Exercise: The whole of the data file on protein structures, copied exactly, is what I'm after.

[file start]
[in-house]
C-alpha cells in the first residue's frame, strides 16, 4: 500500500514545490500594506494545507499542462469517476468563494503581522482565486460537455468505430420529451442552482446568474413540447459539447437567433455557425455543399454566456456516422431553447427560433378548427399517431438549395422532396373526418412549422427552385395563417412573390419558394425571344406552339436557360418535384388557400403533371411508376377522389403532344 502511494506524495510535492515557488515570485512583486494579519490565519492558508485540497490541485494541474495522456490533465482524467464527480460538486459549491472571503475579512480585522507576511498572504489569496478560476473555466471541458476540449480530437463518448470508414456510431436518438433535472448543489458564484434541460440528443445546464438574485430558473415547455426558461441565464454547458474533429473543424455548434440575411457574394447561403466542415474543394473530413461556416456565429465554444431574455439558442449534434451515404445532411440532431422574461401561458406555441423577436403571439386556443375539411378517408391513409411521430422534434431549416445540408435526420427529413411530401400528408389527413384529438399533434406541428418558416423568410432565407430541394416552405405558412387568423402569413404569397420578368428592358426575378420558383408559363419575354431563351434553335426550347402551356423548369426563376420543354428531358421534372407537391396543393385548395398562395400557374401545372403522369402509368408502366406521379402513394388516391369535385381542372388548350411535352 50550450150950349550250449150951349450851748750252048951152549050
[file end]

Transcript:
[in-house]
C-alpha cells in the first residue's frame, strides 16, 4: 500500500514545490500594506494545507499542462469517476468563494503581522482565486460537455468505430420529451442552482446568474413540447459539447437567433455557425455543399454566456456516422431553447427560433378548427399517431438549395422532396373526418412549422427552385395563417412573390419558394425571344406552339436557360418535384388557400403533371411508376377522389403532344 502511494506524495510535492515557488515570485512583486494579519490565519492558508485540497490541485494541474495522456490533465482524467464527480460538486459549491472571503475579512480585522507576511498572504489569496478560476473555466471541458476540449480530437463518448470508414456510431436518438433535472448543489458564484434541460440528443445546464438574485430558473415547455426558461441565464454547458474533429473543424455548434440575411457574394447561403466542415474543394473530413461556416456565429465554444431574455439558442449534434451515404445532411440532431422574461401561458406555441423577436403571439386556443375539411378517408391513409411521430422534434431549416445540408435526420427529413411530401400528408389527413384529438399533434406541428418558416423568410432565407430541394416552405405558412387568423402569413404569397420578368428592358426575378420558383408559363419575354431563351434553335426550347402551356423548369426563376420543354428531358421534372407537391396543393385548395398562395400557374401545372403522369402509368408502366406521379402513394388516391369535385381542372388548350411535352 50550450150950349550250449150951349450851748750252048951152549050